On December 9th, 2021, word of a critical vulnerability first came to light to the Minecraft gaming community. Servers and gaming clients that ran the Java version of Minecraft were at risk of something called “arbitrary remote code execution.” This could be done on inputs that were logged, in the case of Minecraft, an example of an exploitation vector is the in-game chat client. Soon after the root cause of the vulnerability was determined to be Log4j, news of this zero-day vulnerability was covered virtually on every single security advisory, Twitter, IT firms, and other news outlets.
What is Log4j?
Essentially, Log4j is a Java plugin (called libraries) that is used in many Java-based applications. Since Java has been around for a quarter of a century at this point, this would mean many servers and services on the Internet that utilize Log4j. While many logging frameworks exist in Java, Log4j is by far one of the most popular frameworks used for logging.
As of the date of publishing, the list of manufacturers and components has been growing. A list has been compiled and verification is currently taking place by the Internet community. Since a lot of organizations utilize software from third-party vendors, the list for affected applications is also rapidly growing. What is even more concerning is if you are a software vendor, and your products are using components that utilize Log4j will cause the product to be vulnerable. This list is also actively growing. Whether as an individual or an organization, it is difficult to ascertain exactly which applications, Internet services, products, and/or software depend on Java. To pinpoint exactly which Java-based services use Log4j is even harder. In addition, to know which versions of Log4j make this already difficult task even more difficult.
Various firms have begun tackling and tracking threats taking advantage of the Log4j vulnerability dubbed CVE-2021-44228 and also referred to as “Log4Shell.” This allows an unauthenticated attacker to perform remote code execution when crafting a malicious string through various inputs in the application or affected product. An example of this string that may be used by researchers and attackers alike is through the Java Naming and Directory Interface:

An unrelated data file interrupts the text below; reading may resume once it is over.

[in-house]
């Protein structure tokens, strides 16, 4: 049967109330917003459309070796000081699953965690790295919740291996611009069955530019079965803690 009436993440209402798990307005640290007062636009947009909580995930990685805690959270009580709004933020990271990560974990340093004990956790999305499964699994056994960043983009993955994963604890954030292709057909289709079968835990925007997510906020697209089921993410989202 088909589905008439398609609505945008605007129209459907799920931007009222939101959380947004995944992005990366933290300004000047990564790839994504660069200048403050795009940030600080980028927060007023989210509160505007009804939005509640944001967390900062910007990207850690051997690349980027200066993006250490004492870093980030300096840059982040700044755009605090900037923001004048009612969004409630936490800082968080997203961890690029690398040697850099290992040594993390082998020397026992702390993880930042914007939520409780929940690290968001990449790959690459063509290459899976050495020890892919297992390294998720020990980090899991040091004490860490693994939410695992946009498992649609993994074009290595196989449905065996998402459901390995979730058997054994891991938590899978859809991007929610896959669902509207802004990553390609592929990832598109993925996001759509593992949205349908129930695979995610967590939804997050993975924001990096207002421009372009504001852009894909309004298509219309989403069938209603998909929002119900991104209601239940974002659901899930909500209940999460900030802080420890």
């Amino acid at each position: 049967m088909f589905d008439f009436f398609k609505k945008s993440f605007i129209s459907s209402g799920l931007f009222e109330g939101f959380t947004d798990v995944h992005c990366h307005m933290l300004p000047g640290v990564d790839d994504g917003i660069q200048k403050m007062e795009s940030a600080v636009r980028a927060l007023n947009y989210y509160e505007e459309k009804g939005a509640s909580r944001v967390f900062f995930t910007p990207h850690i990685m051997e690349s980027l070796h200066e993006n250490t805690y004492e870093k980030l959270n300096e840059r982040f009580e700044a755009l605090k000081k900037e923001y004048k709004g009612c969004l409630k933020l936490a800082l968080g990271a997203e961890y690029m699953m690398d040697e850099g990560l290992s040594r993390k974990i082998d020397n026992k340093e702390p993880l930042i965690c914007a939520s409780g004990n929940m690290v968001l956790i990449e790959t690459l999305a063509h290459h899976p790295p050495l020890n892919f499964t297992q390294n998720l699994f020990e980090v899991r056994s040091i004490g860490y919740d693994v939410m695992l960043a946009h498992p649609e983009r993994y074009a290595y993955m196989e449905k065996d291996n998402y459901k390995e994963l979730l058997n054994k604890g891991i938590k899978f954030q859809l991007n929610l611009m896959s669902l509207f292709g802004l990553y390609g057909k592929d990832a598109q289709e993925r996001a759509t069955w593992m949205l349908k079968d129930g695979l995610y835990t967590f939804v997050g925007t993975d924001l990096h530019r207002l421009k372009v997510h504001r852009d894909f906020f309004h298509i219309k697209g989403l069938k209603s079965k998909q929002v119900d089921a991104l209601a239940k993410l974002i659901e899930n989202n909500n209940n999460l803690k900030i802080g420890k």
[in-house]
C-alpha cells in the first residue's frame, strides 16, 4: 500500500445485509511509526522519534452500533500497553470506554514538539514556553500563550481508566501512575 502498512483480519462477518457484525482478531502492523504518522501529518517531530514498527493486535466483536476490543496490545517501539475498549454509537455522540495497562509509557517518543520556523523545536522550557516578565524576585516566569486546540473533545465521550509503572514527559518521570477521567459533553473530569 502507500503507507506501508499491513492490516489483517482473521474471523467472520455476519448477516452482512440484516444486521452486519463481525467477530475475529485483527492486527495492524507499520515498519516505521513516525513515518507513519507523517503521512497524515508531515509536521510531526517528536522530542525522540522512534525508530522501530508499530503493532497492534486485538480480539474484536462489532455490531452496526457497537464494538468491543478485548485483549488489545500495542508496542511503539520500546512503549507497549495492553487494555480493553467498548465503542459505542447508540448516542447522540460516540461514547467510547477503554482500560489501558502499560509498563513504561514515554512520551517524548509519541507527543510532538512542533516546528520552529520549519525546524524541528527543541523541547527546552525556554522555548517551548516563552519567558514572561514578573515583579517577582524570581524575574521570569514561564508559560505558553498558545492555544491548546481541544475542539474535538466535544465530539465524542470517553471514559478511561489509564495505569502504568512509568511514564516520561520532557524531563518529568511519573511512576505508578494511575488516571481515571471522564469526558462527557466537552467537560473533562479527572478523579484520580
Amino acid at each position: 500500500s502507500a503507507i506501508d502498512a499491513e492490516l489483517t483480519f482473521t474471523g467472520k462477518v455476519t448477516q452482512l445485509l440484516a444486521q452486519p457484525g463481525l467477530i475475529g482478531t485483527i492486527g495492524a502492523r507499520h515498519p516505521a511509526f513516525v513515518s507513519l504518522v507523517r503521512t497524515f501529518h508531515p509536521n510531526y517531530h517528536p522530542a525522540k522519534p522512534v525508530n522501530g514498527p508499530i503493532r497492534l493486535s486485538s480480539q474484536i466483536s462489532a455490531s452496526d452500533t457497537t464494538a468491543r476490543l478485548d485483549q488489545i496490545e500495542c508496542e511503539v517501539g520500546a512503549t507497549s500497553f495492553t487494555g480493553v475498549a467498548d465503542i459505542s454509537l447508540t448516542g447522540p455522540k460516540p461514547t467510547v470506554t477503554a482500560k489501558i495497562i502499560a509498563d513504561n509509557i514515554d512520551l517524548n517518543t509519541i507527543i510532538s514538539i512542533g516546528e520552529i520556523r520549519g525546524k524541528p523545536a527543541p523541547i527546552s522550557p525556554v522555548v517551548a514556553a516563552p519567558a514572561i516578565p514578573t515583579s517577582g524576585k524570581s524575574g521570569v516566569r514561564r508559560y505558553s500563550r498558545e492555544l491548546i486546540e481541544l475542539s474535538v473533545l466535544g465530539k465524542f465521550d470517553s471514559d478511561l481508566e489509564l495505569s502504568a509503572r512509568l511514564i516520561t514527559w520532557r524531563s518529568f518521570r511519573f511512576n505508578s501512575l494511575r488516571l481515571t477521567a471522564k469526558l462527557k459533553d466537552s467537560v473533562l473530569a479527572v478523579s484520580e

According to the Swiss Government Computer Emergency Response Team, the Log4j attack along which possible mitigation steps at each stage of the exploitation have been detailed in the following diagram.
As of December 10, 2021 6:44 EST to 5:46 PM EST, security vendors and researchers have observed an uptick of more than 1.4 million attacks targeting CVE-2021-44228. This roughly translates to 280k attacks per hour. Similarly, both antivirus and endpoint detection and response vendors have observed the following malicious behaviour:
- Mass CVE-2021-44228 scanning with various HTTP headers
- Mass CVE-2021-44228 exploitation (pray and spray style)
- Installation of Cobalt Strike to enable credential theft and lateral movement
- Deploying coin miners
- Exfiltration of data from compromised systems
These threats are likely going to increase until vendors start to push patches and updates for proprietary products. Unfortunately, it may be some time until full knowledge of how widespread and how impacting this vulnerability will be.
What You Can Do
Due to how large the attack surface, and how it is still continuing to grow, it may take weeks or months for this to be resolved. About 13 hours ago, Apache announced the release of log4j 2.16.0 where JNDI lookups are by default disabled. It should be a few more days for these security patches to flow downstream to affected products and affected vendors.
In addition to this, the best thing anyone can do is to practice defence in depth. Sensitive network zones should prevent outbound egress as this will likely increase the difficulty of exploitation. Increase monitoring on exploitation and post-exploitation activity to detect obfuscated command lines, suspicious use of live-off-the-land binaries (e.g. powershell), suspicious file downloads, and suspicious C2 connections.
In terms of addressing the potential incident, organizations should start to determine which if any codebases and repositories are affected. System administrators and developers should find evidence of log4j usage on servers (e.g. lsof | grep log4j). Several open-source scanners are also available to test and validate whether or not applications are affected by this vulnerability:
Continue to monitor affected manufacturers, servers, applications, and components: https://github.com/YfryTchsGD/Log4jAttackSurface
How We Can Help
Reach out to Packetlabs to see whether or not we can help to assist in determining whether or not log4j is impacting your environment. You can rely on Packetlabs for continued support as our researchers continue to monitor defensive strategy and mitigation insight shared by the rest of the information security community.